To remove background noise in Audacity, use the Noise Reduction effect. Select a few seconds of audio containing only noise, then click on Effect > Noise Removal and Repair > Noise Reduction… from the menu bar. Click Get Noise Profile. Select your entire track, return to the Noise Reduction window, and click OK

Hello, I’m Andrew Gilmore, a long-time Audacity user. In this article, we’ll look closer at the Noise Reduction effect and other tools at your disposal for removing background noise in Audacity.

Ultimately, I’ll answer some frequently asked questions about background noise removal. Let’s get started.

Use Noise Reduction to Remove Background Noise from an Audio Recording

Before attempting any type of noise removal from your audio, be sure to create a copy of your original file. Audacity’s changes are destructive, so keeping the source file intact is essential in case you need to start over.

Audacity’s Noise Reduction effect is a great way to reduce the amount of background noise in your track. Here’s how to use the effect:

  1. Select a few seconds of audio containing only noise.
  2. Click Effect > Noise Removal and Repair > Noise Reduction… from the menu bar.
  1. Click the Get Noise Profile button.

This action tells Audacity which sounds are noise.

  1. Select your entire audio track (or tracks) and return to the Noise Reduction effect screen.
  2. Leave the default settings as they are now, but click on the Residue radio button, then click Preview.

Residue is what will be removed, so if you hear quite a bit of non-noise sounds in the preview, you will need to adjust your settings.

  1. If the preview sounds okay, click Reduce and OK to apply the effect.

If the default settings don’t give you the best results, you can adjust each of the three parameters.

First is Noise reduction (dB) which determines the degree of volume reduction the effect will apply to identified noise. Keep this setting as low as possible while still filtering out the noise. Higher dB decreases will eliminate more noise but at the cost of some signal.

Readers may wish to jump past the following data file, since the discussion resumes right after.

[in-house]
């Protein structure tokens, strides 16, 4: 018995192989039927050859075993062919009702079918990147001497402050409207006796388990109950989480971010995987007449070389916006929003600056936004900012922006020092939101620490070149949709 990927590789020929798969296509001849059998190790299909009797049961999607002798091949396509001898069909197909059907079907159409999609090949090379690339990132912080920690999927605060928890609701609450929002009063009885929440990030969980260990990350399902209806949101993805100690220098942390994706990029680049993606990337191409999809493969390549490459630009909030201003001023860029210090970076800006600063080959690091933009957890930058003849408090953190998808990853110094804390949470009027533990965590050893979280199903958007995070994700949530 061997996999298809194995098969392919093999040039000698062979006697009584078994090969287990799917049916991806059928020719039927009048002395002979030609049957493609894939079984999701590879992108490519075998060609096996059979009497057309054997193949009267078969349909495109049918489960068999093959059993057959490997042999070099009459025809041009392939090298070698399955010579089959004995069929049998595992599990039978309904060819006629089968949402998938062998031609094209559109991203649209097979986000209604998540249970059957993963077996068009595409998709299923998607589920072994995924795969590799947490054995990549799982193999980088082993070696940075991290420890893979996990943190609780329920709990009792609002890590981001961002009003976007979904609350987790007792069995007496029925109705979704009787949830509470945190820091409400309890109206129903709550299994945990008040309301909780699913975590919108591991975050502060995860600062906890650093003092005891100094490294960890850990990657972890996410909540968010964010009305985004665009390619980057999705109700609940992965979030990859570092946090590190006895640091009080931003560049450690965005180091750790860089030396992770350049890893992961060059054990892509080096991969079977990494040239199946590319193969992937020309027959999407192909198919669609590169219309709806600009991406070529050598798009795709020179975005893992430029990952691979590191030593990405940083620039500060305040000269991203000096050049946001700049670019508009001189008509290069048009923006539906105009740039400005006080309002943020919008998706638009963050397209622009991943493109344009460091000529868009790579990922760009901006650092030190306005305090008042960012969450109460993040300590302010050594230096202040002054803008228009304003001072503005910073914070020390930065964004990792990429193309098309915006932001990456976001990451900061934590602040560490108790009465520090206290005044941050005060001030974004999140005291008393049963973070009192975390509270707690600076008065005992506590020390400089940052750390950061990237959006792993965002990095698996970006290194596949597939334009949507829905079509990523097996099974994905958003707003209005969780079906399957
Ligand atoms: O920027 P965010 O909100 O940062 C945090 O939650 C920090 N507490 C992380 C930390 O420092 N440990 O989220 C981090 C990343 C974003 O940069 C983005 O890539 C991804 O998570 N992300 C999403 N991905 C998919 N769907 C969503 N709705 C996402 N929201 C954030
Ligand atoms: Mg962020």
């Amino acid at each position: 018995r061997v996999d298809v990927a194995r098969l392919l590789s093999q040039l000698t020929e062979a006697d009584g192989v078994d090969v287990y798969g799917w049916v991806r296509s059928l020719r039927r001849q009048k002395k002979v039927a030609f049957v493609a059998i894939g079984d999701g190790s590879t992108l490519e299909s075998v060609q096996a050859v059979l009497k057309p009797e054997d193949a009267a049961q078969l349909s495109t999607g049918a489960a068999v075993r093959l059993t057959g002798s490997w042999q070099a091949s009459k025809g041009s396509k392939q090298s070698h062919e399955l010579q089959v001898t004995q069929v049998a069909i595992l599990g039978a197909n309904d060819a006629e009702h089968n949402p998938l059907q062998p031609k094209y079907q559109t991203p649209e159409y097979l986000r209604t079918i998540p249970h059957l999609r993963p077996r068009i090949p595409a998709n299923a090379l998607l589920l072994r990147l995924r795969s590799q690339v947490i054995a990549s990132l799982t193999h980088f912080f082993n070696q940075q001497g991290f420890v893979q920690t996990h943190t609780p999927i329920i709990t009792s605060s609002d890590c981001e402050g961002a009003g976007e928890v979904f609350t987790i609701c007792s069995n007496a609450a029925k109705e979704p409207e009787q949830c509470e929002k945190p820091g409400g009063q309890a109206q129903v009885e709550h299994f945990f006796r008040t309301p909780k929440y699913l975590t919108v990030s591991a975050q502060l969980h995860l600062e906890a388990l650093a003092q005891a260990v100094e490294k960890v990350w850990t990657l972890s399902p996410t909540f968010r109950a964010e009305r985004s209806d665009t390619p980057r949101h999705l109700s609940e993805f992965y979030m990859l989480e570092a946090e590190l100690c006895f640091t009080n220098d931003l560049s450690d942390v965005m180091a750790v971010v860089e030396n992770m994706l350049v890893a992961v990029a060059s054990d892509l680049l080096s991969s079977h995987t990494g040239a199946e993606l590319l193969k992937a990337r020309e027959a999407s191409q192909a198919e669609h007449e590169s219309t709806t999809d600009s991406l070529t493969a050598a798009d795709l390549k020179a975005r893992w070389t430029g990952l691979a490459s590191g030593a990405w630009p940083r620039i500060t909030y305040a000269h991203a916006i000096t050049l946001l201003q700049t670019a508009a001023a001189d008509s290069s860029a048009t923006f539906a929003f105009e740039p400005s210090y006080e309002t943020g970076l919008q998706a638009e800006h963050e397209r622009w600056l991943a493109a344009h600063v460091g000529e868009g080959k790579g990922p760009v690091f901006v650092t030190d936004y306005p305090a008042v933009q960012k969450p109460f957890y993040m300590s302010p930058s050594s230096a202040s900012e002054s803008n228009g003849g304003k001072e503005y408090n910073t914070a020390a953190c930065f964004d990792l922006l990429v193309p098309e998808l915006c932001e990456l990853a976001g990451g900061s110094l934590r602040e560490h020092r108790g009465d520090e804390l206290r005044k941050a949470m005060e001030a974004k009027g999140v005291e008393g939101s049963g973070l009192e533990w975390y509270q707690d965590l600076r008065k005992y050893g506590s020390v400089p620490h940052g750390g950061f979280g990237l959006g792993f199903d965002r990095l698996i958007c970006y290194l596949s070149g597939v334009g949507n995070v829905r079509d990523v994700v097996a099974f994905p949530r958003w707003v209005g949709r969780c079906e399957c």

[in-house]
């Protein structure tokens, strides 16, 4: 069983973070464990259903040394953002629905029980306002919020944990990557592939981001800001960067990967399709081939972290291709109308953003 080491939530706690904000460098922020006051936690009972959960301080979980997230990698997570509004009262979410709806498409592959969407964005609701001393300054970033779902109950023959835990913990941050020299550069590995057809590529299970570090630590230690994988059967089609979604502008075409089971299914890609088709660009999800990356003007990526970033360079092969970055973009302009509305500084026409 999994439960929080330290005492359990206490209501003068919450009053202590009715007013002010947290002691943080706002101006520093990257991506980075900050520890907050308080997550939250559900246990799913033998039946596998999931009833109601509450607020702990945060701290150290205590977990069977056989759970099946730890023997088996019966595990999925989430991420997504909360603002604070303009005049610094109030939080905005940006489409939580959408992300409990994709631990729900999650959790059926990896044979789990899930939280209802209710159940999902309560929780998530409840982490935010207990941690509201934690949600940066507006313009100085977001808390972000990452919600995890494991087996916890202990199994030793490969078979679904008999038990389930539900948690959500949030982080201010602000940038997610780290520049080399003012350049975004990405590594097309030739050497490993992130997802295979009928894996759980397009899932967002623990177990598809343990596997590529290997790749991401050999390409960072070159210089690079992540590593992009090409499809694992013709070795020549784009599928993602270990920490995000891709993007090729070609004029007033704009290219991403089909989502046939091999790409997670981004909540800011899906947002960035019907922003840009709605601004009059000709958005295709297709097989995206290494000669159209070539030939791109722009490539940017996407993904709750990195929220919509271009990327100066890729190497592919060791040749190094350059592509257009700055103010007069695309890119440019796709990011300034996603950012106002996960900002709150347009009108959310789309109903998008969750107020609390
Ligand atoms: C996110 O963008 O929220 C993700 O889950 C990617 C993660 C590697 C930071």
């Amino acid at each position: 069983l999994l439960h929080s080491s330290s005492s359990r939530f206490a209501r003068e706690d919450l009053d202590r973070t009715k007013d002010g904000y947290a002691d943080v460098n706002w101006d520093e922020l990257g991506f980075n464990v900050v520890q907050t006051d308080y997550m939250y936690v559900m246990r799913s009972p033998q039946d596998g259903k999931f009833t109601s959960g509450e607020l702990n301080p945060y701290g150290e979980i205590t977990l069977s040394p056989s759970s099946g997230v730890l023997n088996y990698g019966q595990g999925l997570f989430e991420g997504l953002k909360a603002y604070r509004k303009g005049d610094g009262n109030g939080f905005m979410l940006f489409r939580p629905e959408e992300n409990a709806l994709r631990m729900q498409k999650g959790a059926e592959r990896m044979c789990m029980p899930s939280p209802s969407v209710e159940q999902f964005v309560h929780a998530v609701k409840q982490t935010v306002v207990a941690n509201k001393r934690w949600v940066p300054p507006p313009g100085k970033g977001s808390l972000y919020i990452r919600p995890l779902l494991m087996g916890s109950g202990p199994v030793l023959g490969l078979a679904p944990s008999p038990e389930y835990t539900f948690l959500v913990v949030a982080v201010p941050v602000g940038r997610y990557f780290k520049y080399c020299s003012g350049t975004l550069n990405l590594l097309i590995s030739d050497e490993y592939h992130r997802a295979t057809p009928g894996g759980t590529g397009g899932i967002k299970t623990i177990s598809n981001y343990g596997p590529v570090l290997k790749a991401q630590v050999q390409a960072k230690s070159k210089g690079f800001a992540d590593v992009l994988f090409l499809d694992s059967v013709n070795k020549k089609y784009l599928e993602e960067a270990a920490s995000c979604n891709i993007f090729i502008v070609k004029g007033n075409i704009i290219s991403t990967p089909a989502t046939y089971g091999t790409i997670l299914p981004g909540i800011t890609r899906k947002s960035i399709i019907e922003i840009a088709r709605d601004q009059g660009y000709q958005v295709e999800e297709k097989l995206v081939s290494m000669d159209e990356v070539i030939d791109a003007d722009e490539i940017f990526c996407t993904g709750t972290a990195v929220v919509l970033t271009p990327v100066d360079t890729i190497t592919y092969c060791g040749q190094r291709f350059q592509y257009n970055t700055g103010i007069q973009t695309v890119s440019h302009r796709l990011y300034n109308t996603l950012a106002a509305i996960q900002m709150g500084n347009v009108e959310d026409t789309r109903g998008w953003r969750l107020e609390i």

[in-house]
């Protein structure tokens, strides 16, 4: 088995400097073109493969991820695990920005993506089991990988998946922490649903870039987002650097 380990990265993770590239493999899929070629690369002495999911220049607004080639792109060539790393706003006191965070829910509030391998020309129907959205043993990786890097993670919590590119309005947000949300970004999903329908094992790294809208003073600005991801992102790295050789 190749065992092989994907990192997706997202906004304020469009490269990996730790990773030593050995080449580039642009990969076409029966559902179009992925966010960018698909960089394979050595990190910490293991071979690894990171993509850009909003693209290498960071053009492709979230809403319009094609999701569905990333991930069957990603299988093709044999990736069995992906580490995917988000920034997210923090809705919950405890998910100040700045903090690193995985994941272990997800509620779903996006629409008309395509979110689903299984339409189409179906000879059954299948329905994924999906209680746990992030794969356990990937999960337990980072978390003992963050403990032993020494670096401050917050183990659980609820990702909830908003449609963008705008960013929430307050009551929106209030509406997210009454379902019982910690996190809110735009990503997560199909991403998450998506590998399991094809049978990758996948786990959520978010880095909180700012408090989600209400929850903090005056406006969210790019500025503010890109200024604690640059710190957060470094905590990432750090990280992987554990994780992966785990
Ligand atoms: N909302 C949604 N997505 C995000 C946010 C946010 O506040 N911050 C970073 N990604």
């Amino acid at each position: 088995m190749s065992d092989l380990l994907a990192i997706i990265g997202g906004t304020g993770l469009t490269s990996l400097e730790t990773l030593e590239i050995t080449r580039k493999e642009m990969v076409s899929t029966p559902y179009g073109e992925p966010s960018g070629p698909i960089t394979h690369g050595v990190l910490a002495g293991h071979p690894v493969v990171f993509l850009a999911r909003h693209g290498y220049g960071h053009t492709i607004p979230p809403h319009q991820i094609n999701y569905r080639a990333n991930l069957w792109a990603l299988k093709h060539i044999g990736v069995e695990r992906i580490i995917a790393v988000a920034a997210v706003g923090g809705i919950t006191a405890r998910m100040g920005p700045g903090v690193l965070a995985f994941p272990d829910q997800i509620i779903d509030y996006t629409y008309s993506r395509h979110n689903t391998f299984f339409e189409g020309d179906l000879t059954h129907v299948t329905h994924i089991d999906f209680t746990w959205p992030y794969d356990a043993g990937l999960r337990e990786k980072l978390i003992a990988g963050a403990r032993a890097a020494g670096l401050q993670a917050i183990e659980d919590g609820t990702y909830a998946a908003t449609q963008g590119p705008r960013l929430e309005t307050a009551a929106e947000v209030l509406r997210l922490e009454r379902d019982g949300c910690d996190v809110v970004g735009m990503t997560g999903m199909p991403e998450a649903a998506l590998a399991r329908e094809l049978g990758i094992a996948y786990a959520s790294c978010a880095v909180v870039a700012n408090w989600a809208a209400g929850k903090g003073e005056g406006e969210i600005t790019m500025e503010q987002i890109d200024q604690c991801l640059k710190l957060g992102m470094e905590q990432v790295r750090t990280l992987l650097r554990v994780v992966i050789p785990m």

Next is the Sensitivity setting. This parameter determines how much audio Audacity will identify as noise on a scale from 0 (no noise) to 24 (maximum noise, very aggressive). Because higher sensitivity levels will also filter out signal, start low and work your way up as necessary.

Last is the Frequency smoothing (bands) setting. Frequency smoothing spreads noise reduction to neighboring frequencies to prevent noise artifacts–random bits of tones left over from incomplete noise removal.

This setting will filter out some of your signal, but it can be worth it if it means eliminating artifacts. Nevertheless, if there is a large gap in frequency between your noise and signal, you might not need this feature at all. If so, set the parameter to 0.

While Noise Reduction can be very effective, it isn’t always perfect. Remember, Audacity calls the effect Noise Reduction, not Noise Removal. If the frequencies and volume of your noise and signal are similar, Audacity can have difficulty removing one but not the other.

Noise reduction usually results in some amount of distortion, and the effect works best with constant noise rather than one-time interruptions like a car horn or dog bark. Keep reading for a couple of alternative solutions for noise reduction.

Notch Filter